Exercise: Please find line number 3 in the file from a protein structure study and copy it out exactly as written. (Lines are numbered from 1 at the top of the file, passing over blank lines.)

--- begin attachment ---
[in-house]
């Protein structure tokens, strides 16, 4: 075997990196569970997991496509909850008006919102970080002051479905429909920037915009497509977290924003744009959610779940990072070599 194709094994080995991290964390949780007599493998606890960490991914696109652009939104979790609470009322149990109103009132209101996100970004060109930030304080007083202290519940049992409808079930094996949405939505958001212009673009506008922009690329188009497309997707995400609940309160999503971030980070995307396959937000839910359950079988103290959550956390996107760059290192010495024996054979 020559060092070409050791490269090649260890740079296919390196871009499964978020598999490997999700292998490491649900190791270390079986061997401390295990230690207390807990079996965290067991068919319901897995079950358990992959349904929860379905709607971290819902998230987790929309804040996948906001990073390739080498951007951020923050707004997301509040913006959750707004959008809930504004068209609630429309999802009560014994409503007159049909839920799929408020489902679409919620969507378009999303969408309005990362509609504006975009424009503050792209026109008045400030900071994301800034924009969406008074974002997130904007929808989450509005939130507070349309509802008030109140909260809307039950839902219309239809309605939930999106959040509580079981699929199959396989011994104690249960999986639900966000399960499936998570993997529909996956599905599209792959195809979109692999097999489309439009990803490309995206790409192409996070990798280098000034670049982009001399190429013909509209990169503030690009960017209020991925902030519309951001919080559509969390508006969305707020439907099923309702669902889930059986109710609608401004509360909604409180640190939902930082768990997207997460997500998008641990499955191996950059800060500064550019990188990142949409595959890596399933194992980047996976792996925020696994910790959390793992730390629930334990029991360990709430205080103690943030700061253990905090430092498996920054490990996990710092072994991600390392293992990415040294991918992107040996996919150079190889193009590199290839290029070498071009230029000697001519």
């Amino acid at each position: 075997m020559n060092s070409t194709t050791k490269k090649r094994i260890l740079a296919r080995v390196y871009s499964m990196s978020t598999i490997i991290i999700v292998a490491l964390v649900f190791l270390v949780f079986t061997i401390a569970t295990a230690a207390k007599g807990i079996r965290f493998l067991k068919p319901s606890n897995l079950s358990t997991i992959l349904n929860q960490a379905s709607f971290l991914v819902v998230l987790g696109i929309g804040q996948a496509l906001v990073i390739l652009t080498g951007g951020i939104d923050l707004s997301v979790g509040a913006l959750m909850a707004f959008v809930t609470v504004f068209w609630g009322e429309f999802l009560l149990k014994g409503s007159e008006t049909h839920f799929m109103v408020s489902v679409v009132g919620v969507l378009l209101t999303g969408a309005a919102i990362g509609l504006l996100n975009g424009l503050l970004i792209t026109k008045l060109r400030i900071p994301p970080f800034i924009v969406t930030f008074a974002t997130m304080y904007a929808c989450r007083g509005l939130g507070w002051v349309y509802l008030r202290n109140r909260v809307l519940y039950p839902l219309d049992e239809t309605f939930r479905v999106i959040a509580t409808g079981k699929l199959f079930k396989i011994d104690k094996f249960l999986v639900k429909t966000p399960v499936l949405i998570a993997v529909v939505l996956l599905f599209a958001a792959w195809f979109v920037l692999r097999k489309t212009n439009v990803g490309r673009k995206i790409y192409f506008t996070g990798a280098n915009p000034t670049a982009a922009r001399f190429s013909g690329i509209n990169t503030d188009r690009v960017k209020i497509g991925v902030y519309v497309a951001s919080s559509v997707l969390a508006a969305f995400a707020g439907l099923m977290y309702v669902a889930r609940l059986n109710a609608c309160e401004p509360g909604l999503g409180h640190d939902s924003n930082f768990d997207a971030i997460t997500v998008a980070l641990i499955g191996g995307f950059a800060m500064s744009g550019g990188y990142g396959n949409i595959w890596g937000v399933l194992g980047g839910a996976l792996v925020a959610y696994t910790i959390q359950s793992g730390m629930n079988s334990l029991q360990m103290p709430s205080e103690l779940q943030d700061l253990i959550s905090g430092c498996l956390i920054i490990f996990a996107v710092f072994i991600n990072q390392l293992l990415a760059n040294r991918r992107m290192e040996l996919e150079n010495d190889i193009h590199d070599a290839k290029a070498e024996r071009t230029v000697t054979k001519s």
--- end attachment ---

């Amino acid at each position: 075997m020559n060092s070409t194709t050791k490269k090649r094994i260890l740079a296919r080995v390196y871009s499964m990196s978020t598999i490997i991290i999700v292998a490491l964390v649900f190791l270390v949780f079986t061997i401390a569970t295990a230690a207390k007599g807990i079996r965290f493998l067991k068919p319901s606890n897995l079950s358990t997991i992959l349904n929860q960490a379905s709607f971290l991914v819902v998230l987790g696109i929309g804040q996948a496509l906001v990073i390739l652009t080498g951007g951020i939104d923050l707004s997301v979790g509040a913006l959750m909850a707004f959008v809930t609470v504004f068209w609630g009322e429309f999802l009560l149990k014994g409503s007159e008006t049909h839920f799929m109103v408020s489902v679409v009132g919620v969507l378009l209101t999303g969408a309005a919102i990362g509609l504006l996100n975009g424009l503050l970004i792209t026109k008045l060109r400030i900071p994301p970080f800034i924009v969406t930030f008074a974002t997130m304080y904007a929808c989450r007083g509005l939130g507070w002051v349309y509802l008030r202290n109140r909260v809307l519940y039950p839902l219309d049992e239809t309605f939930r479905v999106i959040a509580t409808g079981k699929l199959f079930k396989i011994d104690k094996f249960l999986v639900k429909t966000p399960v499936l949405i998570a993997v529909v939505l996956l599905f599209a958001a792959w195809f979109v920037l692999r097999k489309t212009n439009v990803g490309r673009k995206i790409y192409f506008t996070g990798a280098n915009p000034t670049a982009a922009r001399f190429s013909g690329i509209n990169t503030d188009r690009v960017k209020i497509g991925v902030y519309v497309a951001s919080s559509v997707l969390a508006a969305f995400a707020g439907l099923m977290y309702v669902a889930r609940l059986n109710a609608c309160e401004p509360g909604l999503g409180h640190d939902s924003n930082f768990d997207a971030i997460t997500v998008a980070l641990i499955g191996g995307f950059a800060m500064s744009g550019g990188y990142g396959n949409i595959w890596g937000v399933l194992g980047g839910a996976l792996v925020a959610y696994t910790i959390q359950s793992g730390m629930n079988s334990l029991q360990m103290p709430s205080e103690l779940q943030d700061l253990i959550s905090g430092c498996l956390i920054i490990f996990a996107v710092f072994i991600n990072q390392l293992l990415a760059n040294r991918r992107m290192e040996l996919e150079n010495d190889i193009h590199d070599a290839k290029a070498e024996r071009t230029v000697t054979k001519s």